Every designer I know wonders “is there a better way to do things?” It’s the nature of the designer mentality. We are always figuring out how to make things work in a better way. It’s what we do. That restless spirit of inquiry and invention prompts some of us designers in the watershapes industry to look at how we approach the very business of design itself. This is an exercise that can be somewhat frustrating for people who want to focus their design work on structures that hold water.
Back when I graduated with my degree in landscape architecture, I was something of a weirdo, at least where my instructors were concerned. They had trouble accepting that I was going into residential work, and that I wanted to focus on swimming pools. My plans simply did not compute for faculty that were interested in cranking out designers and not necessarily people who dig holes in the ground and fill them with water.
The fact is, our industry has always lived by the design/build philosophy where design exists primarily to sell pools. Even the most educated landscape architect who chooses the pool and spa industry, will find his or herself stuck in the design/build mode of operation. It certainly makes you wonder, is there a better way?
This is why I sought out “The Business of Design: Balancing Creativity and Profitability” by Keith Granet (Princeton Architectural Press, 2011). This concise 208-page volume, presents a business model for running a design business – which is very different from how design works in conjunction with pools and spas today. Fact is, few in the pool industry has ever worked for a traditional design firm.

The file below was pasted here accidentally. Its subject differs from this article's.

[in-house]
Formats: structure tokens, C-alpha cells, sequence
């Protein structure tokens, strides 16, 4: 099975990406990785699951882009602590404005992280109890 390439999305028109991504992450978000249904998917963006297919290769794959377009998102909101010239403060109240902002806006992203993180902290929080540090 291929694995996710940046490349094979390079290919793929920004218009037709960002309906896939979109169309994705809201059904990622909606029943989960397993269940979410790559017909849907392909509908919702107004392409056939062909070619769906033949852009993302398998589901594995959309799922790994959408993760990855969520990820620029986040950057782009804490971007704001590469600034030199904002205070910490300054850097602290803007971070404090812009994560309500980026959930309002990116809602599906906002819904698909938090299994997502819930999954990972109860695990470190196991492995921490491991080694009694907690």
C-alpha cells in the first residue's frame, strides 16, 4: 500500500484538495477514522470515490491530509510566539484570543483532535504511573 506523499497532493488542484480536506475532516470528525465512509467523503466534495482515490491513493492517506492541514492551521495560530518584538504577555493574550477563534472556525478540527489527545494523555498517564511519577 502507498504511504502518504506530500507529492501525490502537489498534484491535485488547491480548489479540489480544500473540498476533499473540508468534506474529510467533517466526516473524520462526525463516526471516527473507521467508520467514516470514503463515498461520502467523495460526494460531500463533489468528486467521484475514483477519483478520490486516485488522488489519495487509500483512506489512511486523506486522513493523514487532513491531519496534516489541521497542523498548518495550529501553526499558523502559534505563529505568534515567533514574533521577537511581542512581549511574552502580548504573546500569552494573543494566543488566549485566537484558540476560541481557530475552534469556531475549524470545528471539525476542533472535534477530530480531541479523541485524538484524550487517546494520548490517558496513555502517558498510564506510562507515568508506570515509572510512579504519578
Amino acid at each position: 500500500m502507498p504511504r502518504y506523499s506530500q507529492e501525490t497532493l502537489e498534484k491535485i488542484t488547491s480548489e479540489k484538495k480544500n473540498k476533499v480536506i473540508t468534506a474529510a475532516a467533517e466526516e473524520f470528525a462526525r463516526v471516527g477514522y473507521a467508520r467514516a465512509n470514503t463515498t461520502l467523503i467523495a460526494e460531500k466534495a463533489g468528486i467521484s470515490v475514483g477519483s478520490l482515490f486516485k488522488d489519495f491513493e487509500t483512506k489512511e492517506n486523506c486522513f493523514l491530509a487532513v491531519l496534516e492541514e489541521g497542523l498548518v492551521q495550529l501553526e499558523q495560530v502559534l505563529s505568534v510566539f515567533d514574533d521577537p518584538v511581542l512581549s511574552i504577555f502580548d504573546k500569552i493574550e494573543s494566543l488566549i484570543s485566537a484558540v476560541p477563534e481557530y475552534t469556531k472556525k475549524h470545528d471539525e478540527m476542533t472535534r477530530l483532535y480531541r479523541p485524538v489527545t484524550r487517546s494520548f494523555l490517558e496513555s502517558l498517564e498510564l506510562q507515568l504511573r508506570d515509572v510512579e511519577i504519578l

The focus is primarily on architectural firms, with some discussion of landscape architecture, but there is absolutely nothing about the pool industry. Yet, for those intent on stepping away from the construction side of the industry, Granet does a terrific job of defining what you need to think about in terms of the business itself: things like equipment and human resources, and how to think about design as a way to generate revenue.
The author takes large areas of concern and breaks them down into specific topics with lots of useful advice and recommendations. As an example, in the first chapter, “Foundations of a Design Business,” Granet delves into education, how to write business and strategic plans and how to lay the foundation for sound business practices. He offers equally useful analyses of marketing and PR, necessary technology, team building, and the anatomy of project management.
One of my favorite sections is all about learning to say no, a challenge I’ve faced throughout most of my career. I have only relatively recently become more comfortable with the need to focus my own efforts, which has become more crucial, especially during the intense demand our industry encountered in 2020.
When I look at the watershaping industry, it’s obvious that we have far to go before we enjoy the status of being a “design-oriented industry” like the world of landscape architects, architects and interior designers. My hunch is the way to move toward a different way of doing business is to look at our design work from a business perspective.
This book is a good place to start. Check it out here.
Mike Farley has 30-plus years of experience creating custom pools and surrounding landscapes. He has designed more than 750 unique projects that have been built to date, winning numerous awards in both California and Texas. He is widely published, and is one of the watershaping industry’s most experienced and sought-after instructors.